A gunman killed his daughter, his mother and two of her brothers in a rampage at the Tule River Indian Reservation, authorities said Sunday.
Hector Celaya, 31, shot his relatives and one of his daughters before dying early Sunday morning, the Tulare County Sheriff’s Department said.
A 911 caller reported shots being fired shortly after 7:45 p.m. Saturday in the 100 block of Chimney Road, on the rugged, isolated reservation in Central California. The caller said the gunman fled in a green Jeep Cherokee. Authorities said Celaya’s daughters, ages 8 and 5, were with him.
Police tried to locate Celaya via his cellphone and an Amber Alert was issued, said sheriff’s Sgt. Chris Douglass.
Hours later, a deputy spotted a green Jeep about 20 miles away, near the small town of Lindsay, Douglass said. The driver refused to stop, prompting a low-speed chase, with the vehicle sometimes moving at less than 15 mph.
“It wasn’t a major pursuit,” Douglass said. “He just would not pull over.”
Shortly before 2 a.m. Sunday, the Jeep stopped. Deputies saw the suspect fire a gun inside the vehicle. Deputies then opened fire on Celaya, Douglass said.
Celaya and one of his daughters, Alyssa, age 8, were found dead. Linea Celaya, 5, was admitted to the hospital for treatment.
Douglass said Celaya shot both girls at some point, but it was not clear when. Deputies could not see the girls when Celaya fired his gun and thus don’t know “if that’s exactly when they were shot,” Douglass said.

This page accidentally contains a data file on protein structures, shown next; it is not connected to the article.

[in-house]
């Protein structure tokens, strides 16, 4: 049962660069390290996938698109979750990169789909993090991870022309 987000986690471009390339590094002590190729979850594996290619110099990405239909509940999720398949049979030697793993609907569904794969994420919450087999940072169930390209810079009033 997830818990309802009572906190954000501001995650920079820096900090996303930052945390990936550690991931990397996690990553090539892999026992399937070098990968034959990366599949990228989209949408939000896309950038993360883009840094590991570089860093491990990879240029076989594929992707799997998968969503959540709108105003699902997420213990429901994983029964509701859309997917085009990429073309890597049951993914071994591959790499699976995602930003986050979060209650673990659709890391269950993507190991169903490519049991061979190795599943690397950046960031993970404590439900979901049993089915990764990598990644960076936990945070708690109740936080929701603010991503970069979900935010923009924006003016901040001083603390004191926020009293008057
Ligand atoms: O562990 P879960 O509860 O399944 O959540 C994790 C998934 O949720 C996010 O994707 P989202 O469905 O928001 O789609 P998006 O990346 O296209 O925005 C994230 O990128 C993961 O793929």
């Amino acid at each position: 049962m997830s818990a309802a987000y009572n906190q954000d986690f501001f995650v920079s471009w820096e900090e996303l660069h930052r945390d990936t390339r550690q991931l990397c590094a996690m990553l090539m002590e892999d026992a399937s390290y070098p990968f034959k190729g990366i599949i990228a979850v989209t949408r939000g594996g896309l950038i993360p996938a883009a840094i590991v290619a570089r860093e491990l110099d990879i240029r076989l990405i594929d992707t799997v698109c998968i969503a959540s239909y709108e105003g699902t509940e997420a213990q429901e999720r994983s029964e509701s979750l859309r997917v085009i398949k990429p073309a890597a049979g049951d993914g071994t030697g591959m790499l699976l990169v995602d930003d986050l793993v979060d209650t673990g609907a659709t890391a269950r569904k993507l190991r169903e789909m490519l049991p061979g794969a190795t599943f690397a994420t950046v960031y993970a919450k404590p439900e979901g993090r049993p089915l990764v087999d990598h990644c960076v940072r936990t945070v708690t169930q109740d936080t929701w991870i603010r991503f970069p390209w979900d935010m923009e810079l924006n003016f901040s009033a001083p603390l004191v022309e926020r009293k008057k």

The Associated Press reported that the other victims were Celaya’s mother, Irene Celaya, 60, and her brothers Francisco Moreno, 61, and Bernard Franco, 53.
Hector Celaya’s son, Andrew, age 6, was also injured and remains hospitalized.
The Tule River tribe’s website described its 139-year-old, 85-acre reservation as a “remote rural area” “accessible only by one winding paved road.”
“It is isolated in a rugged setting that allows for privacy and for development independent from urban or recreational sprawl,” the website said.
The nearest city, Porterville, is about 20 miles west.
The reservation has its own security, but Douglass said the Sheriff’s Department was heading the investigation.
Reservation officials could not be reached for comment Sunday.
A woman who answered the phone for the security department declined to speak about the shooting.
Douglass declined to elaborate on a motive for the shootings but said authorities “were aware” of Celaya, who was “known to use drugs.”
When describing Celaya in their initial alert about the crime, authorities noted his tattoos: a shark on his stomach and, on his right leg, the name of his 8-year-old daughter: “Alyssa.”